Mass shootings: What really changes?

"I think this might mean the end for walking into a movie with whatever you want to." That’s what one of our fans wrote on the Facebook wall this morning after we linked to news coverage of the mass shootings in Aurora, Colo., that left 14 dead at a movie theater, and dozens more injured. My question for the security industry is this: Will we really change anything?

After the Columbine massacre in 1999 and after a few similar incidents in the last decade, there have been plenty of calls for strict access control to all schools. We were going to search all backpacks, have metal detectors at all entrances, run dogs through locker areas, place panic buttons in classrooms, install more cameras, increase police presence at schools and do everything we could to prevent another school shooting.

Did these changes happen? As good as our intentions were, it didn’t change much, and eight years after Columbine, we watched news reports of the massacre on Va. Tech’s campus. In the meantime between those events, and since those events, I would say we haven’t seen drastic changes. Most school facilities don’t employ a screening process at their entrances. Most schools don’t have a heavy police presence in their schools. Most haven’t been able to retrofit electronic life safety and security devices that can help them perform lockdowns and create panic alerts. What we’ve done is take the reasonable steps that we could. Students now commonly practice lockdown/active shooter responses, often barricading themselves in classrooms, locking the door from the inside, lowering the blinds and staying quiet. New schools often have fewer entrances so that they can manage visitor access better. Security cameras are being installed, but most of the cameras are not monitored live on site, and very, very few can give police the ability to remotely access those cameras from mobile command vehicles, police cruisers, or police HQ.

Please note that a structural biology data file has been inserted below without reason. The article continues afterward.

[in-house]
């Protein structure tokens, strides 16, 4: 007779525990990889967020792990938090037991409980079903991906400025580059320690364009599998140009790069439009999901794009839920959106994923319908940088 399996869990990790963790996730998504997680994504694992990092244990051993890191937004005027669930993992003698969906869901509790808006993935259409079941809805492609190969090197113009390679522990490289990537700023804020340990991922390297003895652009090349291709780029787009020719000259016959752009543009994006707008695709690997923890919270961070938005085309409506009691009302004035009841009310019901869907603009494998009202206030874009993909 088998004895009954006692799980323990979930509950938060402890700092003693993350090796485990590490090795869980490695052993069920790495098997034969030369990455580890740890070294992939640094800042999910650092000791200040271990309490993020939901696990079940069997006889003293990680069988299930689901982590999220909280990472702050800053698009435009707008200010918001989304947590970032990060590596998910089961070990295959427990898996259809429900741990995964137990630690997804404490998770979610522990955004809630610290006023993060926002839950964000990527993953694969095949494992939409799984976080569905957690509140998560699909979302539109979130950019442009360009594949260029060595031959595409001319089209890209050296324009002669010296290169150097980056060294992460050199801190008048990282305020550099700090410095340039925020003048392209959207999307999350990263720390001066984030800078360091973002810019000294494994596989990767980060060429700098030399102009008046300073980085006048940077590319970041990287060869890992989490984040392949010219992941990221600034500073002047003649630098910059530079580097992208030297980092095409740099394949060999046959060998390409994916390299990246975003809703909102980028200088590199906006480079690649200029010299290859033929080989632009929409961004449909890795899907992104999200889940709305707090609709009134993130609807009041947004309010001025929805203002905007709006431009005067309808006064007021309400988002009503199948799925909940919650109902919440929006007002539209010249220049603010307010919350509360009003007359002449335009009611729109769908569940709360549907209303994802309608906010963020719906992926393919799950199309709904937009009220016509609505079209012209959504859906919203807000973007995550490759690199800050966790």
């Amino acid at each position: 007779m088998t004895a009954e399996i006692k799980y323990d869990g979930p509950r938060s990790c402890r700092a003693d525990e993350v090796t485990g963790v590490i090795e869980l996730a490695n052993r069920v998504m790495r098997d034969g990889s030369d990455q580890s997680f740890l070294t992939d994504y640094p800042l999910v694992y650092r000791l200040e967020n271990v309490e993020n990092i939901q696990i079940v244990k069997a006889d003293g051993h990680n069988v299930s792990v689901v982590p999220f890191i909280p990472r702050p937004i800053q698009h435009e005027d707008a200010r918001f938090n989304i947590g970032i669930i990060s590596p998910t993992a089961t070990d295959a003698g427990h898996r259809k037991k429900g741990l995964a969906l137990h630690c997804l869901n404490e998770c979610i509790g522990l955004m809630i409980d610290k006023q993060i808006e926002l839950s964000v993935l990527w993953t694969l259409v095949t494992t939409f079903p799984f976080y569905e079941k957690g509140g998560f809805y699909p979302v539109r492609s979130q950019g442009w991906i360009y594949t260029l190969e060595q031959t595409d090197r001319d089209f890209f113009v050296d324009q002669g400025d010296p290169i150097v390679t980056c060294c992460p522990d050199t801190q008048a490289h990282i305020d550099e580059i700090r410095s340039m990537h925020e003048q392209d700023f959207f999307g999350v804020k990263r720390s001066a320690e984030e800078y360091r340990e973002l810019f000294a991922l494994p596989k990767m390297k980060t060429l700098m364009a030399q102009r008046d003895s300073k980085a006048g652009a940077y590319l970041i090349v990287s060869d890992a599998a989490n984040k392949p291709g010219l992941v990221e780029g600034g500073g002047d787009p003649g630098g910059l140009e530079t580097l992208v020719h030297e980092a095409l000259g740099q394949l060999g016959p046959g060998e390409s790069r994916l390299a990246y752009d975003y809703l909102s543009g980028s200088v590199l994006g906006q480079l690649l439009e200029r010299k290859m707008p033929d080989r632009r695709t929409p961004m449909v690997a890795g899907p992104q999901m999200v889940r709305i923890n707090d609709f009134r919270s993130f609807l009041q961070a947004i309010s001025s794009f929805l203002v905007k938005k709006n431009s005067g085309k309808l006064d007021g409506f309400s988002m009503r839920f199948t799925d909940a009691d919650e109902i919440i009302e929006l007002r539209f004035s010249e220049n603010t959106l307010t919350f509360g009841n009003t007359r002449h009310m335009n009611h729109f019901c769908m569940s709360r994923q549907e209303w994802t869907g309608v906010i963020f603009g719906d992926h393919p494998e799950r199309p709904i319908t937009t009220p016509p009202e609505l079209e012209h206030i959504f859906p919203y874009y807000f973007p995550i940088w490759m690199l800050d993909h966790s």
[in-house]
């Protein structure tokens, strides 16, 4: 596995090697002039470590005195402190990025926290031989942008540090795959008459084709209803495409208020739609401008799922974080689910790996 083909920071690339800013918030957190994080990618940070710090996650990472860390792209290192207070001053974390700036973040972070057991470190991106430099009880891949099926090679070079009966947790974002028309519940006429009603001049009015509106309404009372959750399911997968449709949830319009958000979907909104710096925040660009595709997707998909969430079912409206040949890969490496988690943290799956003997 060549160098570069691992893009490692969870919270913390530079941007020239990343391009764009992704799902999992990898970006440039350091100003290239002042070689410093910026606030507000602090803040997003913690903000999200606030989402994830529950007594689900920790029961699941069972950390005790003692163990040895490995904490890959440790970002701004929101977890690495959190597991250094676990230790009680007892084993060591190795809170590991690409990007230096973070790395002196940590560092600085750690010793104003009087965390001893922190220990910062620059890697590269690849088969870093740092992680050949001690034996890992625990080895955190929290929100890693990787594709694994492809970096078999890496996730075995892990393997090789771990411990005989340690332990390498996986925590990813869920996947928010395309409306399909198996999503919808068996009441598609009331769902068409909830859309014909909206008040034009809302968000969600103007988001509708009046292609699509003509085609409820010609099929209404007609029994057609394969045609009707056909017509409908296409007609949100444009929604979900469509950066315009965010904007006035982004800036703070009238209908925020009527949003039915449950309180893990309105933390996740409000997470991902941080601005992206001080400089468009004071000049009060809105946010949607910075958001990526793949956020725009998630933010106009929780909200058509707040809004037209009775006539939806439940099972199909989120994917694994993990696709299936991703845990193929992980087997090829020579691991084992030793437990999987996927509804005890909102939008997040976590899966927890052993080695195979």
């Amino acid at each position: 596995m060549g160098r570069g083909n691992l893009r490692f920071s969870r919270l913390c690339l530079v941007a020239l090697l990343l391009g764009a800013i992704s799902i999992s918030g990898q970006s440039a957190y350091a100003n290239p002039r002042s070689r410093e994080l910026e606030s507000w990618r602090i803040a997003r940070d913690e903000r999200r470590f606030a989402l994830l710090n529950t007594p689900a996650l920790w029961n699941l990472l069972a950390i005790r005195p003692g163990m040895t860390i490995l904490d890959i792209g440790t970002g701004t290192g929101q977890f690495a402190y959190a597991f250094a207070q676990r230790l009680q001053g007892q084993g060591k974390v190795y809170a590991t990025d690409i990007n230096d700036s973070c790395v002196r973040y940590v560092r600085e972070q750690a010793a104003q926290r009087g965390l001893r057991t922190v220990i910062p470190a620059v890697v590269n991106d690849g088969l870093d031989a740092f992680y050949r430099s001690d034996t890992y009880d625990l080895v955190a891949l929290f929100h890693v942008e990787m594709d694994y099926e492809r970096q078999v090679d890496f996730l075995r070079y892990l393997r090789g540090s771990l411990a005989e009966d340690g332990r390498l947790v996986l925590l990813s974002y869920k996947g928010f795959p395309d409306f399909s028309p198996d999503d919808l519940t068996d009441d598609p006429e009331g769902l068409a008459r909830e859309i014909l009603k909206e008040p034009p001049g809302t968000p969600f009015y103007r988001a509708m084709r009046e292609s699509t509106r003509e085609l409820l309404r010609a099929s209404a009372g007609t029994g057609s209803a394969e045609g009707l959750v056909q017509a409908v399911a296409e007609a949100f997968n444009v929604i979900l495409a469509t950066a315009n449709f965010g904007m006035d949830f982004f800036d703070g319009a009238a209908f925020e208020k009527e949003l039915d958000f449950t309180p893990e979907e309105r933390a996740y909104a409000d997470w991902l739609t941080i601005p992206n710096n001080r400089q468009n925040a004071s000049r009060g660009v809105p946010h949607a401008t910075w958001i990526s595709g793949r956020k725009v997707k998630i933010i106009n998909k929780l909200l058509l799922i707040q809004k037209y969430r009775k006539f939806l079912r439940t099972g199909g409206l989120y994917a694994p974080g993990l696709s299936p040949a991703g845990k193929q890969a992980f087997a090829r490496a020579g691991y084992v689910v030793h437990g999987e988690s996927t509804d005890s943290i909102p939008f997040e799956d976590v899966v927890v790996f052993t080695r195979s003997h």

What has changed is the response. Our reactive stance is no longer to barricade the environment and wait for SWAT. Our goal is to have anyone who can intercede (police officer or even an armed security officer) take the initiative and bring down the attacker before he can do more damage and take more lives.

So, does this mean the end for "walking into a movie with whatever you want to"? Probably not, but soft target environments like movie theaters should be assessing their visitors more closely when they are at the entrance choke points, instead of when they are already back in the theater, shooting into a cloudy dark hall filled with terrified persons. With luck it means that operations managers and security directors for businesses will think a little more about their response plans if they can’t stop attackers at the gates. Will they flip on lights? Will they lock other doors? Do they set off an evacuation alert? What do they do besides wait for the arrival of law enforcement? If none of these questions are raised (and answered), then has the business community even learned any lessons from Columbine, Aurora, Blacksburg and all of the other towns and villages affected by mass losses of life?

[The team at and STE and SD&I magazines would like to express our sympathy and condolences for all of the families and friends of those injured or killed in last night’s theater attack.]